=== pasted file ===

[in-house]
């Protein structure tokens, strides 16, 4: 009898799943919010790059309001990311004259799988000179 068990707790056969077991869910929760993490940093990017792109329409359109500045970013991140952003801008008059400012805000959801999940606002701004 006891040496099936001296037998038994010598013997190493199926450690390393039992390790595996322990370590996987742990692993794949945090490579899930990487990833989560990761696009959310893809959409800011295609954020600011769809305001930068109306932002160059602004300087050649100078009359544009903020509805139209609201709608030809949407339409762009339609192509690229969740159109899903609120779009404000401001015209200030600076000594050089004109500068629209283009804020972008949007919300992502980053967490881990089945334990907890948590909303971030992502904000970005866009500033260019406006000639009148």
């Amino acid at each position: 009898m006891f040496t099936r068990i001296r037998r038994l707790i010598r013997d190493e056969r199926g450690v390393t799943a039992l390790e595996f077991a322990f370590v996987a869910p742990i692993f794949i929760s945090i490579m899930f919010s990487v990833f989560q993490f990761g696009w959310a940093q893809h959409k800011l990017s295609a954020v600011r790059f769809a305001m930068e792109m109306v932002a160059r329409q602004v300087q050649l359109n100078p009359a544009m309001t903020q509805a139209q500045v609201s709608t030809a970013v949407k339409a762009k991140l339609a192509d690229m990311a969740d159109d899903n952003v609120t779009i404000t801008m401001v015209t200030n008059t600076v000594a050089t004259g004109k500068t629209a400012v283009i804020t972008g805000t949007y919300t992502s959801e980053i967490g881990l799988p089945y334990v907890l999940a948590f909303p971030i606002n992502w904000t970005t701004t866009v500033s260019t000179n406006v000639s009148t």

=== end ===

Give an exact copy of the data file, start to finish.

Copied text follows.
[in-house]
């Protein structure tokens, strides 16, 4: 009898799943919010790059309001990311004259799988000179 068990707790056969077991869910929760993490940093990017792109329409359109500045970013991140952003801008008059400012805000959801999940606002701004 006891040496099936001296037998038994010598013997190493199926450690390393039992390790595996322990370590996987742990692993794949945090490579899930990487990833989560990761696009959310893809959409800011295609954020600011769809305001930068109306932002160059602004300087050649100078009359544009903020509805139209609201709608030809949407339409762009339609192509690229969740159109899903609120779009404000401001015209200030600076000594050089004109500068629209283009804020972008949007919300992502980053967490881990089945334990907890948590909303971030992502904000970005866009500033260019406006000639009148």
């Amino acid at each position: 009898m006891f040496t099936r068990i001296r037998r038994l707790i010598r013997d190493e056969r199926g450690v390393t799943a039992l390790e595996f077991a322990f370590v996987a869910p742990i692993f794949i929760s945090i490579m899930f919010s990487v990833f989560q993490f990761g696009w959310a940093q893809h959409k800011l990017s295609a954020v600011r790059f769809a305001m930068e792109m109306v932002a160059r329409q602004v300087q050649l359109n100078p009359a544009m309001t903020q509805a139209q500045v609201s709608t030809a970013v949407k339409a762009k991140l339609a192509d690229m990311a969740d159109d899903n952003v609120t779009i404000t801008m401001v015209t200030n008059t600076v000594a050089t004259g004109k500068t629209a400012v283009i804020t972008g805000t949007y919300t992502s959801e980053i967490g881990l799988p089945y334990v907890l999940a948590f909303p971030i606002n992502w904000t970005t701004t866009v500033s260019t000179n406006v000639s009148t």